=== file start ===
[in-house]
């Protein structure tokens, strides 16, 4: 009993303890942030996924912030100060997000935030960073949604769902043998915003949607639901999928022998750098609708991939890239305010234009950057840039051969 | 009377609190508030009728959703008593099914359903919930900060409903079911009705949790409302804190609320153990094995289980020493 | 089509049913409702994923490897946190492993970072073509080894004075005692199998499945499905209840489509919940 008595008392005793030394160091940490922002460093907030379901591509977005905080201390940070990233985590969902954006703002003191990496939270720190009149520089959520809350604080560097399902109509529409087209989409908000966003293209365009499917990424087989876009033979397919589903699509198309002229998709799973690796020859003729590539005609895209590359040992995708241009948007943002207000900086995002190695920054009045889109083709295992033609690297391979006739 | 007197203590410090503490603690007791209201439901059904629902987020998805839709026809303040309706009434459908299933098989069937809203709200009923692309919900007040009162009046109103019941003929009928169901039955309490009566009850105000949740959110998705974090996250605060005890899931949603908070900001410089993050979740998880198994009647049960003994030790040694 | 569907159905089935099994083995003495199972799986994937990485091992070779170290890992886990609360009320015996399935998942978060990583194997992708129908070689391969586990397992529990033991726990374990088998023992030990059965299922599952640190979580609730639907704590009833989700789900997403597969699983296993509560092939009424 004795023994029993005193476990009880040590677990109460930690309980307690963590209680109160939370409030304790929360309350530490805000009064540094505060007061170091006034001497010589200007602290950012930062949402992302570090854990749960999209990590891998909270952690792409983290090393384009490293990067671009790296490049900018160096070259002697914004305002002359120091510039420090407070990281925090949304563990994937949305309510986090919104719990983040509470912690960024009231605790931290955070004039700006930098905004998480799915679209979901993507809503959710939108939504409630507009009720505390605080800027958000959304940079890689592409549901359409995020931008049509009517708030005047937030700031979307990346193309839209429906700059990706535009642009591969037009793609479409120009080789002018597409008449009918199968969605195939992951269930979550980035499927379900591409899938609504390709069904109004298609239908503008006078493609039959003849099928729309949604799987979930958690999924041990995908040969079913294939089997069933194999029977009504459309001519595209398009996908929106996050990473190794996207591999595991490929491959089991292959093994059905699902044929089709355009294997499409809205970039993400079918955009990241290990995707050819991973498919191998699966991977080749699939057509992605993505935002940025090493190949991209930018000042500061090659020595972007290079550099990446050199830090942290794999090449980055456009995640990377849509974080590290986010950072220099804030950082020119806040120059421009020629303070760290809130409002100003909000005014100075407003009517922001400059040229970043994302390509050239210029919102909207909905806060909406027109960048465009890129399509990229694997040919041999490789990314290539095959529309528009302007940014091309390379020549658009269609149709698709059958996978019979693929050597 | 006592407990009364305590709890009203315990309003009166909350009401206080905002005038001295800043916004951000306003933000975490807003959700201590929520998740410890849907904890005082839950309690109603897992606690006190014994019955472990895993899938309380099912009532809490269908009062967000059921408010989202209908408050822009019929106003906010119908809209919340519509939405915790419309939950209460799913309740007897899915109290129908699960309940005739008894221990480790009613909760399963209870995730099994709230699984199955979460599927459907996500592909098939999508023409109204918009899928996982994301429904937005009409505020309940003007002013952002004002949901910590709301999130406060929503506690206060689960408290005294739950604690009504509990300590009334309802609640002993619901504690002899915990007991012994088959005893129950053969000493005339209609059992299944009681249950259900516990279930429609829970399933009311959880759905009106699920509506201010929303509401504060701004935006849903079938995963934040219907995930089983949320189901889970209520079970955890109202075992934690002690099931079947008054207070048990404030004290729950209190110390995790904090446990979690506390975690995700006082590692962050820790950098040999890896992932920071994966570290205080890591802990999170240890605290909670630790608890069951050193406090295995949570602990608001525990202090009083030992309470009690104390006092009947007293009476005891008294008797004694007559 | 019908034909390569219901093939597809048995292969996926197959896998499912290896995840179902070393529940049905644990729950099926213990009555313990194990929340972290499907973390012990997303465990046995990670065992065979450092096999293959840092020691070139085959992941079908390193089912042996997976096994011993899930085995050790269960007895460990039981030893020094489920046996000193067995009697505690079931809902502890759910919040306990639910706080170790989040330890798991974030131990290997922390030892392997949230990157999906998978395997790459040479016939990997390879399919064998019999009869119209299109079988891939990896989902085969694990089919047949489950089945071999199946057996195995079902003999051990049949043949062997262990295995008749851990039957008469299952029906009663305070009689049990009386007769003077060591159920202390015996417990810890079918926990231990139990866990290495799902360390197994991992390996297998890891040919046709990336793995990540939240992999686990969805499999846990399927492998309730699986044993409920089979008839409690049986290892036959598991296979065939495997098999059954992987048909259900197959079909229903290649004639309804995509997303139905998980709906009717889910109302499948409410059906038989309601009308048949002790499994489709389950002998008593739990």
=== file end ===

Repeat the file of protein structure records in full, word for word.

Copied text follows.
[in-house]
């Protein structure tokens, strides 16, 4: 009993303890942030996924912030100060997000935030960073949604769902043998915003949607639901999928022998750098609708991939890239305010234009950057840039051969 | 009377609190508030009728959703008593099914359903919930900060409903079911009705949790409302804190609320153990094995289980020493 | 089509049913409702994923490897946190492993970072073509080894004075005692199998499945499905209840489509919940 008595008392005793030394160091940490922002460093907030379901591509977005905080201390940070990233985590969902954006703002003191990496939270720190009149520089959520809350604080560097399902109509529409087209989409908000966003293209365009499917990424087989876009033979397919589903699509198309002229998709799973690796020859003729590539005609895209590359040992995708241009948007943002207000900086995002190695920054009045889109083709295992033609690297391979006739 | 007197203590410090503490603690007791209201439901059904629902987020998805839709026809303040309706009434459908299933098989069937809203709200009923692309919900007040009162009046109103019941003929009928169901039955309490009566009850105000949740959110998705974090996250605060005890899931949603908070900001410089993050979740998880198994009647049960003994030790040694 | 569907159905089935099994083995003495199972799986994937990485091992070779170290890992886990609360009320015996399935998942978060990583194997992708129908070689391969586990397992529990033991726990374990088998023992030990059965299922599952640190979580609730639907704590009833989700789900997403597969699983296993509560092939009424 004795023994029993005193476990009880040590677990109460930690309980307690963590209680109160939370409030304790929360309350530490805000009064540094505060007061170091006034001497010589200007602290950012930062949402992302570090854990749960999209990590891998909270952690792409983290090393384009490293990067671009790296490049900018160096070259002697914004305002002359120091510039420090407070990281925090949304563990994937949305309510986090919104719990983040509470912690960024009231605790931290955070004039700006930098905004998480799915679209979901993507809503959710939108939504409630507009009720505390605080800027958000959304940079890689592409549901359409995020931008049509009517708030005047937030700031979307990346193309839209429906700059990706535009642009591969037009793609479409120009080789002018597409008449009918199968969605195939992951269930979550980035499927379900591409899938609504390709069904109004298609239908503008006078493609039959003849099928729309949604799987979930958690999924041990995908040969079913294939089997069933194999029977009504459309001519595209398009996908929106996050990473190794996207591999595991490929491959089991292959093994059905699902044929089709355009294997499409809205970039993400079918955009990241290990995707050819991973498919191998699966991977080749699939057509992605993505935002940025090493190949991209930018000042500061090659020595972007290079550099990446050199830090942290794999090449980055456009995640990377849509974080590290986010950072220099804030950082020119806040120059421009020629303070760290809130409002100003909000005014100075407003009517922001400059040229970043994302390509050239210029919102909207909905806060909406027109960048465009890129399509990229694997040919041999490789990314290539095959529309528009302007940014091309390379020549658009269609149709698709059958996978019979693929050597 | 006592407990009364305590709890009203315990309003009166909350009401206080905002005038001295800043916004951000306003933000975490807003959700201590929520998740410890849907904890005082839950309690109603897992606690006190014994019955472990895993899938309380099912009532809490269908009062967000059921408010989202209908408050822009019929106003906010119908809209919340519509939405915790419309939950209460799913309740007897899915109290129908699960309940005739008894221990480790009613909760399963209870995730099994709230699984199955979460599927459907996500592909098939999508023409109204918009899928996982994301429904937005009409505020309940003007002013952002004002949901910590709301999130406060929503506690206060689960408290005294739950604690009504509990300590009334309802609640002993619901504690002899915990007991012994088959005893129950053969000493005339209609059992299944009681249950259900516990279930429609829970399933009311959880759905009106699920509506201010929303509401504060701004935006849903079938995963934040219907995930089983949320189901889970209520079970955890109202075992934690002690099931079947008054207070048990404030004290729950209190110390995790904090446990979690506390975690995700006082590692962050820790950098040999890896992932920071994966570290205080890591802990999170240890605290909670630790608890069951050193406090295995949570602990608001525990202090009083030992309470009690104390006092009947007293009476005891008294008797004694007559 | 019908034909390569219901093939597809048995292969996926197959896998499912290896995840179902070393529940049905644990729950099926213990009555313990194990929340972290499907973390012990997303465990046995990670065992065979450092096999293959840092020691070139085959992941079908390193089912042996997976096994011993899930085995050790269960007895460990039981030893020094489920046996000193067995009697505690079931809902502890759910919040306990639910706080170790989040330890798991974030131990290997922390030892392997949230990157999906998978395997790459040479016939990997390879399919064998019999009869119209299109079988891939990896989902085969694990089919047949489950089945071999199946057996195995079902003999051990049949043949062997262990295995008749851990039957008469299952029906009663305070009689049990009386007769003077060591159920202390015996417990810890079918926990231990139990866990290495799902360390197994991992390996297998890891040919046709990336793995990540939240992999686990969805499999846990399927492998309730699986044993409920089979008839409690049986290892036959598991296979065939495997098999059954992987048909259900197959079909229903290649004639309804995509997303139905998980709906009717889910109302499948409410059906038989309601009308048949002790499994489709389950002998008593739990």